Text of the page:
• Alaska 
  • Connecticut 
  • Illinois 
  • Nevada 
  • New Hampshire 
  • Rhode Island 
  • Vermont 
  • California separately issued a bulletin addressing racial bias and unfair discrimination in insurance practices. 
  • Colorado passed a bill regulating life insurers’ use of algorithms and predictive models and has plans for similar regulations in auto and health insurance.  
  • New York’s circular letter focused on AI’s potential for “unfair adverse” effects in underwriting and pricing. 

Additional Compliance Challenges for Agencies

The NAIC’s new Insurance Consumer Privacy Protection Model Law #674, expected to be adopted in 2024, also suggests a stricter approach to data privacy, emphasizing the need for robust data management practices. 

Insurers will need to adapt to the changing regulatory landscape to ensure compliance with stricter data privacy requirements. 

The model law may establish a standard of care that insurance businesses owe their customers with respect to data privacy, regardless of whether it is adopted by all states. 

The publication of Model Law #674 was anticipated for fall 2023, but its final adoption date was pushed back to sometime in 2024.

SEC Rule on Risk Management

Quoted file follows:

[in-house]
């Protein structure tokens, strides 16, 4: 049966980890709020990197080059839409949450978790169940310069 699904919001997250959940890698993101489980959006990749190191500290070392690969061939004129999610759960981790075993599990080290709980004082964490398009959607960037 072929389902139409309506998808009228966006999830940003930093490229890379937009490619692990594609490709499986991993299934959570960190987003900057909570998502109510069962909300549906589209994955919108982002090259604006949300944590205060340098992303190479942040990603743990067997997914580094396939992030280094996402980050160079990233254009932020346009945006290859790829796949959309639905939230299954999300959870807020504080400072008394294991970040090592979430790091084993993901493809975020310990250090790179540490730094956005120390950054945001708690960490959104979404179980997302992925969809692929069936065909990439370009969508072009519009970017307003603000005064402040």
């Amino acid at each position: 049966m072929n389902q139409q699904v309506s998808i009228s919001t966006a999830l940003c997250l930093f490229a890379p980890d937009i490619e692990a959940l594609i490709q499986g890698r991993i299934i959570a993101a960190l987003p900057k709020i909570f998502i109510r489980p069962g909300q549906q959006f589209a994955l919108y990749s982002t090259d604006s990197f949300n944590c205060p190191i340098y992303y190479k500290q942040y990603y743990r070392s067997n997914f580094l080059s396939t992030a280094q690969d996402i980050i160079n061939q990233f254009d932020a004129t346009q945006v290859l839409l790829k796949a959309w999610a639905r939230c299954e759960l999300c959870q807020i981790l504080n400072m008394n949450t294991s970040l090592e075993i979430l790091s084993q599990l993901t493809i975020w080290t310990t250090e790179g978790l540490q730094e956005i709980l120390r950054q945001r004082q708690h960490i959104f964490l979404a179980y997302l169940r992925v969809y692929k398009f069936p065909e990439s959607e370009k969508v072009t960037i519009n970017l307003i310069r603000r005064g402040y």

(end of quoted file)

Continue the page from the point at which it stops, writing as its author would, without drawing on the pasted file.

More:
The Securities and Exchange Commission (SEC) has implemented a rule on cybersecurity risk management for public companies, effective from September 5, 2023. 

  • Report material cybersecurity incidents within four business days of determining if the incident is material.  
  • Disclose their processes for managing cybersecurity risks 
  • Including the board’s oversight and management’s role in addressing these risks. 

Next Steps for Agencies

The insurance industry’s move toward AI brings new opportunities but also new challenges. It’s crucial for insurance agencies to ensure they have strong governance, comply with evolving regulations, and adopt robust cybersecurity and data protection practices. 

Currently, agencies should adopt AI cautiously and be highly selective about the information shared with AI applications. Client data and personally identifiable information—such as names, policy information, and pricing details—should not be used within AI applications at this time. Public AI applications should not be used for underwriting or policy decisions without adequate data governance, risk management systems, and thorough testing to prevent biases or discriminatory outcomes. 

Agencies should also consider discussing AI usage policies with their employees and consult with IT providers about the options for restricting or removing access to AI applications until proper governance is established. While AI can be a valuable tool, it is still in its early stages, and governance is being developed through state and federal guidance. It’s important to consider a wide range of information and data points before deciding to implement AI in your agency.